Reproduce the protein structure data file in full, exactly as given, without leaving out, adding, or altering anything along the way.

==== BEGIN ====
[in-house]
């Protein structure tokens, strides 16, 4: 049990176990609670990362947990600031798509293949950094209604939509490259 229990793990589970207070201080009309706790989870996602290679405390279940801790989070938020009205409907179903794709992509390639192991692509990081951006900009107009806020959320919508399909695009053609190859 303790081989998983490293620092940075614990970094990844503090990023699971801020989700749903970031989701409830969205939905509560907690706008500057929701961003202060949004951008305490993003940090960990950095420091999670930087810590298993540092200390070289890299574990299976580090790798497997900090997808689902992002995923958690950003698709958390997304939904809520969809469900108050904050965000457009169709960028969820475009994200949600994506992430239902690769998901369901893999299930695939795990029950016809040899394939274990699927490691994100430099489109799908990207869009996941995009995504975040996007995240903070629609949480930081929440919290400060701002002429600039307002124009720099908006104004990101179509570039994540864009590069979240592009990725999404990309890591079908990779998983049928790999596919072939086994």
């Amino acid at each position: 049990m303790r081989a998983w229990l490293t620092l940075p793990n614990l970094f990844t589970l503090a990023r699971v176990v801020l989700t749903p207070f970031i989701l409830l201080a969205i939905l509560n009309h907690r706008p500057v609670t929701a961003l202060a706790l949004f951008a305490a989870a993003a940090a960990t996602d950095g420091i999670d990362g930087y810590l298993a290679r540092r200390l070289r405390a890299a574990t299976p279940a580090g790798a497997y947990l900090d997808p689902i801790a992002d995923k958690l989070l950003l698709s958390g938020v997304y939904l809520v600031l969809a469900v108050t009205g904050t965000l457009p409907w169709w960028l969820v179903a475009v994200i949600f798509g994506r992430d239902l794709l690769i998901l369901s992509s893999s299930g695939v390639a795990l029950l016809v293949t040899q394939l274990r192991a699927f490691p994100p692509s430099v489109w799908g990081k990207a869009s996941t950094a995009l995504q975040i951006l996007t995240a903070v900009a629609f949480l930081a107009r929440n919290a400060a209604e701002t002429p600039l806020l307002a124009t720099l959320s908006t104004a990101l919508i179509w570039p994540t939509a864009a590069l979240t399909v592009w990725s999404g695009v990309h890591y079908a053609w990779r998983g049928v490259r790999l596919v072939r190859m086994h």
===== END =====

[in-house]
């Protein structure tokens, strides 16, 4: 049990176990609670990362947990600031798509293949950094209604939509490259 229990793990589970207070201080009309706790989870996602290679405390279940801790989070938020009205409907179903794709992509390639192991692509990081951006900009107009806020959320919508399909695009053609190859 303790081989998983490293620092940075614990970094990844503090990023699971801020989700749903970031989701409830969205939905509560907690706008500057929701961003202060949004951008305490993003940090960990950095420091999670930087810590298993540092200390070289890299574990299976580090790798497997900090997808689902992002995923958690950003698709958390997304939904809520969809469900108050904050965000457009169709960028969820475009994200949600994506992430239902690769998901369901893999299930695939795990029950016809040899394939274990699927490691994100430099489109799908990207869009996941995009995504975040996007995240903070629609949480930081929440919290400060701002002429600039307002124009720099908006104004990101179509570039994540864009590069979240592009990725999404990309890591079908990779998983049928790999596919072939086994």
């Amino acid at each position: 049990m303790r081989a998983w229990l490293t620092l940075p793990n614990l970094f990844t589970l503090a990023r699971v176990v801020l989700t749903p207070f970031i989701l409830l201080a969205i939905l509560n009309h907690r706008p500057v609670t929701a961003l202060a706790l949004f951008a305490a989870a993003a940090a960990t996602d950095g420091i999670d990362g930087y810590l298993a290679r540092r200390l070289r405390a890299a574990t299976p279940a580090g790798a497997y947990l900090d997808p689902i801790a992002d995923k958690l989070l950003l698709s958390g938020v997304y939904l809520v600031l969809a469900v108050t009205g904050t965000l457009p409907w169709w960028l969820v179903a475009v994200i949600f798509g994506r992430d239902l794709l690769i998901l369901s992509s893999s299930g695939v390639a795990l029950l016809v293949t040899q394939l274990r192991a699927f490691p994100p692509s430099v489109w799908g990081k990207a869009s996941t950094a995009l995504q975040i951006l996007t995240a903070v900009a629609f949480l930081a107009r929440n919290a400060a209604e701002t002429p600039l806020l307002a124009t720099l959320s908006t104004a990101l919508i179509w570039p994540t939509a864009a590069l979240t399909v592009w990725s999404g695009v990309h890591y079908a053609w990779r998983g049928v490259r790999l596919v072939r190859m086994h």